Underfoot:  Sphagnum Moss

By Susan Sprout

It’s Sphagnum Moss, for Pete’s sake! And when it has been decayed and dried, it is called “peat moss.” I found some, alive and well, growing in quite a few places in my lawn and wondered if living on what used to be an old creek bank had anything to do with the moss’s being comfortable (successful and expanding) there. I found out that some species of sphagnum do grow in small patches in drier conditions, getting required moisture from local rainfall. But mostly, they live in wet bogs, coniferous forests, and moist tundra. There may be as many as 380 species growing worldwide. Peat bogs occur in almost every country of the world and on all of the continents, where they account for nearly half of the world’s wetlands. With some ranging as deep as fifty feet, bogs cover 3% of the world’s surface. According to various resources, they can store an amazing 30% to 44% of the earth’s soil carbon.

Sphagnum in my yard

Sphagnum mosses are a true moss (Phylum Bryophyta) that have no internal vessels for carrying water or nutrients, and are therefore limited in height. At the top of a plant is a dense cluster of young leafy branches. Small leaves that gather a majority of the plant’s energy do not have a mid-rib. They are made up of two kinds of cells – small, living, green ones that photosynthesize and larger, structural dead cells that have a huge water holding ability. Sphagnum can hold from sixteen to twenty-five times its dry weight, depending on the species.

Recent close-up of Sphagnum plants

Sphagnum is also non-flowering and reproduces by spores that form in capsules about a half inch above the ground. When matured and dried, the built-up tension within the capsule blows the lid off, dispersing minute spores (50 microns) in a vortex ring that travels at a speed of twelve feet per second. The donut-shaped spore cloud, similar to the smoke rings produced by cannon fire and cigar smokers, has been verified by high-speed photography to carry them upwards to heights of four to eight inches. Just what they need in order to catch the breeze for a good, long flight! On landing, the spores produce tiny, thread-like filaments that will bud and grow into more leafy moss plants. The plants especially in bogs can also reproduce by fragmentation. When a person or an animal slogs through, breaking apart the mosses and distributing the pieces, they float away and keep on growing. New plants eventually bury old plants. The acidic and watery and low oxygen conditions slow down the process of decomposition of the dead plants that keep being pushed down and compacted by what is growing above. Layer after layer of this slow buildup creates peat moss at the rate of about a millimeter a year. Carbon from the atmosphere captured and locked into the sphagnum’s tissues by photosynthesis makes peat bogs the largest terrestrial store of carbon in the world. The opposite occurs, of course, when people mine, drain, and dig up the peat bogs which have taken thousands of years to form. It adds a whopping two billion tons of carbon dioxide into the atmosphere which is 5% of the carbon total yearly.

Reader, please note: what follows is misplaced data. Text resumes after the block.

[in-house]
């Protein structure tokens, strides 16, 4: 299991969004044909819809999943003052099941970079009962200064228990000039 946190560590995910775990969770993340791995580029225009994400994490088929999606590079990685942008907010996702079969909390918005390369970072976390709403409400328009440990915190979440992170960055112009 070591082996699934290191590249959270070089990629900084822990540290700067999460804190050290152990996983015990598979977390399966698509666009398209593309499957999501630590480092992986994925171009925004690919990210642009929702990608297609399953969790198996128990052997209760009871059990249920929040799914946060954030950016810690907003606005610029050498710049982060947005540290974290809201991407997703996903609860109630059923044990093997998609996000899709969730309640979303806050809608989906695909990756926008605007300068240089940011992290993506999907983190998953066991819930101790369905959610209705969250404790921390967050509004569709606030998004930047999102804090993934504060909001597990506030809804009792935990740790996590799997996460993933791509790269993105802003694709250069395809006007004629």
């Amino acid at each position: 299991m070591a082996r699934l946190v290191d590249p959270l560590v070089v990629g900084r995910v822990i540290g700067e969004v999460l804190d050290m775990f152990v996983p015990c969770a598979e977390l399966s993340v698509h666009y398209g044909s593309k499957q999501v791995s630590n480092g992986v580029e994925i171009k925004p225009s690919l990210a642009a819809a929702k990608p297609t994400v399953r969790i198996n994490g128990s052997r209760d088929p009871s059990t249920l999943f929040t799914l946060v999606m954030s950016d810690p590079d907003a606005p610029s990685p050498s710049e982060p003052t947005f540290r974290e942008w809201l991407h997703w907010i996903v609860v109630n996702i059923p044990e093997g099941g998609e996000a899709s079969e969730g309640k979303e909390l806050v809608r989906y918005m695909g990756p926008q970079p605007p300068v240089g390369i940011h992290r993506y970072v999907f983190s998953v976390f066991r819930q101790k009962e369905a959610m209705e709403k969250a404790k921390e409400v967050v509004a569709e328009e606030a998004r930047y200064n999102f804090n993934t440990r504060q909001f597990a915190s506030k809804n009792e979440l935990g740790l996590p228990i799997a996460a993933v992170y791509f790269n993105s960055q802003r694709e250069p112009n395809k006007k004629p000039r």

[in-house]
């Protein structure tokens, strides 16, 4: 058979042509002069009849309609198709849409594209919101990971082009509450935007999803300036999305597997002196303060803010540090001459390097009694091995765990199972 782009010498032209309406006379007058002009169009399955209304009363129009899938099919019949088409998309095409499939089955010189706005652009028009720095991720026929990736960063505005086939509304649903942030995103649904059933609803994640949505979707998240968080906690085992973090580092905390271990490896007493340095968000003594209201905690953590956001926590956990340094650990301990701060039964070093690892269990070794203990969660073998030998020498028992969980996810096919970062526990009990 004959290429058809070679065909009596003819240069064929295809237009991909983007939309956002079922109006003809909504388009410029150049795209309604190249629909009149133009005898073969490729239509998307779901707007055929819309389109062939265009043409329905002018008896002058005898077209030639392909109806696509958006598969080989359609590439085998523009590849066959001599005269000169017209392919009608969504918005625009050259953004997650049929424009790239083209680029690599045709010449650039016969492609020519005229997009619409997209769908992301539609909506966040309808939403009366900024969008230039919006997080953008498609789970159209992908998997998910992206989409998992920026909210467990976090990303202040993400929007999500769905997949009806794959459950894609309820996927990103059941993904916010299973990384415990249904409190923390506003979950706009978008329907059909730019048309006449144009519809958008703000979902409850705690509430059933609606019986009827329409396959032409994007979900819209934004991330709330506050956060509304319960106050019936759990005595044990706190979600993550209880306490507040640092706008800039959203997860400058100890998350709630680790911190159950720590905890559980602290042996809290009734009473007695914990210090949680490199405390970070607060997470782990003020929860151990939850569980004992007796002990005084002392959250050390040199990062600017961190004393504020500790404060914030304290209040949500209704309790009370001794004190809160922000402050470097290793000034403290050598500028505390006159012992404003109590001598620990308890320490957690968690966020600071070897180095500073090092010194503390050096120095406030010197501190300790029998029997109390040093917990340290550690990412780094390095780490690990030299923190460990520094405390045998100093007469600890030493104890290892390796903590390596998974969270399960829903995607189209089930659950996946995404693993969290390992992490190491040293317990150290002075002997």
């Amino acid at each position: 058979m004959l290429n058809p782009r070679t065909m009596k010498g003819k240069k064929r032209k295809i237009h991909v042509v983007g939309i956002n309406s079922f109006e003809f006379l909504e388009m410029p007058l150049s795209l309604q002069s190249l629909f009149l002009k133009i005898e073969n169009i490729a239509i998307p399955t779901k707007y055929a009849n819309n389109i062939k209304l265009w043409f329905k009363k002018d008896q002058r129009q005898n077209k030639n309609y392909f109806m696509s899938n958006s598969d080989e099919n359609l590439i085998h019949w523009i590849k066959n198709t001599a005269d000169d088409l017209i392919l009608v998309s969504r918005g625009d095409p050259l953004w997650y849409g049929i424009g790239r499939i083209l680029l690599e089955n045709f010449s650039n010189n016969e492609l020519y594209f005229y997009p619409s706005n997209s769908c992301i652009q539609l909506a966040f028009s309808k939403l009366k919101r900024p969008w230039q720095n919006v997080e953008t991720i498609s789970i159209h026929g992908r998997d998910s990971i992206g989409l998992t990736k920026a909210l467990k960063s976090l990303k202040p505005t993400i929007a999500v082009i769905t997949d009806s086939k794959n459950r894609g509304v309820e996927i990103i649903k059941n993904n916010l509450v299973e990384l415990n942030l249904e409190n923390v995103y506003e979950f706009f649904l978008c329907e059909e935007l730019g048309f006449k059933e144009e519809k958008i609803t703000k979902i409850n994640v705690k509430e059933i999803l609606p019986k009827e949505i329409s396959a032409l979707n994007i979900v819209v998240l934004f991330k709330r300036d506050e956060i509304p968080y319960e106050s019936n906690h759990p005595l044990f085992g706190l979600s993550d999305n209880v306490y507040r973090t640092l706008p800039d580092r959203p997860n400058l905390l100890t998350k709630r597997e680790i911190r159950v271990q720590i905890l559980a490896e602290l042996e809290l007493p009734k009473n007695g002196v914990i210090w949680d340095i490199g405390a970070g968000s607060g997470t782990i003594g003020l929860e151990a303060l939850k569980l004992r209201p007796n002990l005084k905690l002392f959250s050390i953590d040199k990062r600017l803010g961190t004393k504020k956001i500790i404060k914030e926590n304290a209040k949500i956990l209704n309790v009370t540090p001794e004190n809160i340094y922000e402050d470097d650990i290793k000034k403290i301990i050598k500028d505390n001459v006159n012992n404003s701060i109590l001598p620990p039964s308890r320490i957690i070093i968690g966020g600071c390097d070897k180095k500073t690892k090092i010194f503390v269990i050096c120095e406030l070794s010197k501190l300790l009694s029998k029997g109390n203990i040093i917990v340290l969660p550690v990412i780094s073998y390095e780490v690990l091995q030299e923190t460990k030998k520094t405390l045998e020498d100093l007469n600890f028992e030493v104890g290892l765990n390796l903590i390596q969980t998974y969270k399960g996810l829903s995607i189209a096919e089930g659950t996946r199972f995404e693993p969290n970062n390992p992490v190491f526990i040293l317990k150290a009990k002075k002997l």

A red species of sphagnum growing in a conifer forest in Sullivan County

Peat bogs provide habitat for a wide variety of peatland plants that like acidic living conditions – wild orchids, carnivorous plants, huckleberries, cranberries, as well as for plants that need a stable and dependable water supply like black spruce and hemlock seedlings. Turtles, frogs, insects, birds, benefit, as well. Twigs of acid-loving shrubs that grow in or near the bogs provide browse for deer, rabbits, and moose in the north. Muskrats and beavers and their predators visit, too. In the United States, about one-third of the country’s endangered and threatened species live in wetlands such as bogs. With low rates of decay, botanists and scientists that study weather patterns can look at preserved plant fragments and pollen to figure out past environments.

For more information, please check out the following:
            World Wetlands Day instituted by the United Nations, and celebrated every February 2nd. (I should have written this article two weeks ago.)
             SWAMP Sustainable Wetlands Adaptation and Mitigation Program, a joint program through the Center for International Forestry Research, US Forest Service, Michigan Tech and Oregon State University.